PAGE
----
And here we were at Magdala, home of Mary Magdalene.  We were studying the foundation stone archaeological remains of the shops, the marketplace, and the streets where Jesus Himself visited and taught.  We walked and looked.  And walked. And looked.

I went over to the gift shop and – being on a budget – perused the T-shirts.  I found a nice shirt with the words DUC IN ALTUM written on the front below a graphic of a fisherman’s boat.  The cashier told me that it was Latin for “Put out into the deep,” citing the passage where Jesus told Peter to move out into deeper waters in order to get a better catch.  I bought the shirt and wore it almost immediately.  Go deeper.  Reach deeper.  I liked the phrase.  It fed a bit of that hunger I was experiencing.

However, back in the States, I once again fell into a questioning spirit:  Am I doing enough in the classroom?  Should I expand my ministry?  Am I doing enough for my home church?  Where do I turn now?

God then answered in the form of a remarkable quotation that both fed the Duc in Altum in me as well as guide my eyes toward the right direction in seeking an answer.

I came across a quote from Bible scholar John MacArthur as he told the story of his early years of ministry.  He cited a little slogan that has led his life in the ministry:

“If I take care of the depth of my ministry, God will take care of the breadth of it.”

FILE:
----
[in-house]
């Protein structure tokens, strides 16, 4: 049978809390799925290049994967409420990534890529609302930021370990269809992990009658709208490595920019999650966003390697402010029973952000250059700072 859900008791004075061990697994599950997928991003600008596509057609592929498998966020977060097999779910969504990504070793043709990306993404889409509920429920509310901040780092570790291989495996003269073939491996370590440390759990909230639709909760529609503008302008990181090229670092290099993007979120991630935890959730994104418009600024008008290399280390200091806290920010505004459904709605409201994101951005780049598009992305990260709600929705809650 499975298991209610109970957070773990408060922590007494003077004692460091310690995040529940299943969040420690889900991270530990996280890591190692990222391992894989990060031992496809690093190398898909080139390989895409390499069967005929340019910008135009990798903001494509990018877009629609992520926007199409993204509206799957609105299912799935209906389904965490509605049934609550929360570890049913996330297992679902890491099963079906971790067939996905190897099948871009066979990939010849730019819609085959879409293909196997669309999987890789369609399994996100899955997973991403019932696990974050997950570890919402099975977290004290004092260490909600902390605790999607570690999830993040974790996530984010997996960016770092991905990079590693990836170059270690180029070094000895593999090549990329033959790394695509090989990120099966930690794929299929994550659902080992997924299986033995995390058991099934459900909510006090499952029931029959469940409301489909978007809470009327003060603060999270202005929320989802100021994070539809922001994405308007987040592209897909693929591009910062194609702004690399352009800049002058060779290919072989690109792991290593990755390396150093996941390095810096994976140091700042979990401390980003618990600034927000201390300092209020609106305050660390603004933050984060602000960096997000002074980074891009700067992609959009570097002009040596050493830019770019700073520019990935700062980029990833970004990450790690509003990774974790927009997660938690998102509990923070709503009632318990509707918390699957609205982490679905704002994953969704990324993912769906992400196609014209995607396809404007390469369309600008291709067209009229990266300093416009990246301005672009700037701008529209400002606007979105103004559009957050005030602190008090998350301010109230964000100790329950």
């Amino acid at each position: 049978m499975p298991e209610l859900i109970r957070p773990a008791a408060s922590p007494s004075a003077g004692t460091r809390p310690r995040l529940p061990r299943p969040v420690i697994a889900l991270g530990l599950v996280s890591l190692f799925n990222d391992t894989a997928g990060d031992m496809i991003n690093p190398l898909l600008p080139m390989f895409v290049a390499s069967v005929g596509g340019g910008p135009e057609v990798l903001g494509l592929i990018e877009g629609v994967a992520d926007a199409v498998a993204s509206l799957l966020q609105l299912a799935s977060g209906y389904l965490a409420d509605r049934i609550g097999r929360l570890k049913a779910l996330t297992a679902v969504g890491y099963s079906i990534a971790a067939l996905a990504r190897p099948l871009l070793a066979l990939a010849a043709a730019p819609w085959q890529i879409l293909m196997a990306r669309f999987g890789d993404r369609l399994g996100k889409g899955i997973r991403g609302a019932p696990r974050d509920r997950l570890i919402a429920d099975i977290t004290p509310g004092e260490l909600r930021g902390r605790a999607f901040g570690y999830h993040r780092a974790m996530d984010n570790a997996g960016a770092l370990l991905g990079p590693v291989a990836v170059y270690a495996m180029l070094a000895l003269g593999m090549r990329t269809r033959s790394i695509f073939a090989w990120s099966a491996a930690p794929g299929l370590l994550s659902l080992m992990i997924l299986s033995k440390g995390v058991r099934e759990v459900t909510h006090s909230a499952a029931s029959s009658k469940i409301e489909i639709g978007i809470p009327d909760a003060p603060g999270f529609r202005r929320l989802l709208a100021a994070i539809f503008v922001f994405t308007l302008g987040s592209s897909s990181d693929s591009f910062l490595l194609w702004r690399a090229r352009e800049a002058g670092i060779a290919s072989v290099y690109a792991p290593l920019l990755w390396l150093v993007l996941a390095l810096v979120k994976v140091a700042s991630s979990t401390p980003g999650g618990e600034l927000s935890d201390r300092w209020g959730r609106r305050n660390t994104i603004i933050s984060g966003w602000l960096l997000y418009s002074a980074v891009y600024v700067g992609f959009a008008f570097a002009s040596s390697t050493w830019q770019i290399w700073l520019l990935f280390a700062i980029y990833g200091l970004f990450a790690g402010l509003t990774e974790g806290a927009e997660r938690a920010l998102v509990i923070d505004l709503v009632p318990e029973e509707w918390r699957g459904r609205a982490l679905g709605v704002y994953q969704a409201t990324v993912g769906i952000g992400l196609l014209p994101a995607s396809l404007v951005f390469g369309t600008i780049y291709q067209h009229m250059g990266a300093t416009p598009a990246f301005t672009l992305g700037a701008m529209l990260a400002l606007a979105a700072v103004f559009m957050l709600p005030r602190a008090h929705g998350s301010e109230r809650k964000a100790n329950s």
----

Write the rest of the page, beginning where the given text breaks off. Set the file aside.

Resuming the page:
He went on to say, “In a sense it’s sort of against the grain of a young man’s ambition to be driven by depth rather than breadth, to be driven by excellence rather than success, to be driven by quality rather than quantity.  Ambition sort of pushes you in the direction of ‘what can I do the biggest and the fastest’, not ‘what can I do the smallest and the slowest’.  Ambitious people tend to be driven by breadth rather than depth.  They tend to be driven by success rather than excellence and by quantity rather than quality.”

I got to thinking about that this morning.  I believe my perception of the teaching ministry was skewered;  I was looking to the width of the shore rather than the plentiful bounty awaiting in the deep.

That is what I believe God is teaching me:  to take those around you and cast out into deeper waters.  Yes, that makes great sense – I have a strong collection of students who meet in my classroom at lunch, desiring to be both hearers and doers of the Word. I get emails after school from teens asking about a spiritual question or concern.  I have students walking alongside me in the hall or meeting with me between classes.  They have questions.  I want to give them stronger Scriptural answers.

I want to get out the nets and get back out to the fascinating deep as I did when I first started my teaching ministry decades ago.  Better yet, I want to get a twin-screw driven Stern Trawler and head out to sea, Lord.  Dear Father, let me go to greater spiritual depths.  Let me take my classes – and myself – to as deep a Bible study as You will allow.  Let me shove offshore as they did in the schoolhouses and churches of centuries past and fill both me and my students with Scriptural depth that I could have never imagined.

“If I take care of the depth of my ministry, God will take care of the breadth of it.”

I think I found a very important answer.

I am breathing more freely.

Duc in Altum.